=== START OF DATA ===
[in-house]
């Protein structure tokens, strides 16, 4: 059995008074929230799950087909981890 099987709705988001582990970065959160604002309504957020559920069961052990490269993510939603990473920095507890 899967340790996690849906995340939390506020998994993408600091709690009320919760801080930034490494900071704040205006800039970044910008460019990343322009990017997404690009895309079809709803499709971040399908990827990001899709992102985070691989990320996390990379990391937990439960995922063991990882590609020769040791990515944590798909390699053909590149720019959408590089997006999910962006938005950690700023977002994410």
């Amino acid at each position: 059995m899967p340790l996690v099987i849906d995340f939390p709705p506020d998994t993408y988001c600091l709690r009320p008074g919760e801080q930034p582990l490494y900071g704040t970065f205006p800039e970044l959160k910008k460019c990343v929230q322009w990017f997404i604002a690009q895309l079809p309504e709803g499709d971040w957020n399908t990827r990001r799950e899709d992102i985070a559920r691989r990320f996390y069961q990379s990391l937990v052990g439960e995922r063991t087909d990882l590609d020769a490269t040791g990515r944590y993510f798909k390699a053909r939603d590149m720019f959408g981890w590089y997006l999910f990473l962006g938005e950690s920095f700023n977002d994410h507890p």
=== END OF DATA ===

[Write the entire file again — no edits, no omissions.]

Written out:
[in-house]
């Protein structure tokens, strides 16, 4: 059995008074929230799950087909981890 099987709705988001582990970065959160604002309504957020559920069961052990490269993510939603990473920095507890 899967340790996690849906995340939390506020998994993408600091709690009320919760801080930034490494900071704040205006800039970044910008460019990343322009990017997404690009895309079809709803499709971040399908990827990001899709992102985070691989990320996390990379990391937990439960995922063991990882590609020769040791990515944590798909390699053909590149720019959408590089997006999910962006938005950690700023977002994410």
């Amino acid at each position: 059995m899967p340790l996690v099987i849906d995340f939390p709705p506020d998994t993408y988001c600091l709690r009320p008074g919760e801080q930034p582990l490494y900071g704040t970065f205006p800039e970044l959160k910008k460019c990343v929230q322009w990017f997404i604002a690009q895309l079809p309504e709803g499709d971040w957020n399908t990827r990001r799950e899709d992102i985070a559920r691989r990320f996390y069961q990379s990391l937990v052990g439960e995922r063991t087909d990882l590609d020769a490269t040791g990515r944590y993510f798909k390699a053909r939603d590149m720019f959408g981890w590089y997006l999910f990473l962006g938005e950690s920095f700023n977002d994410h507890p």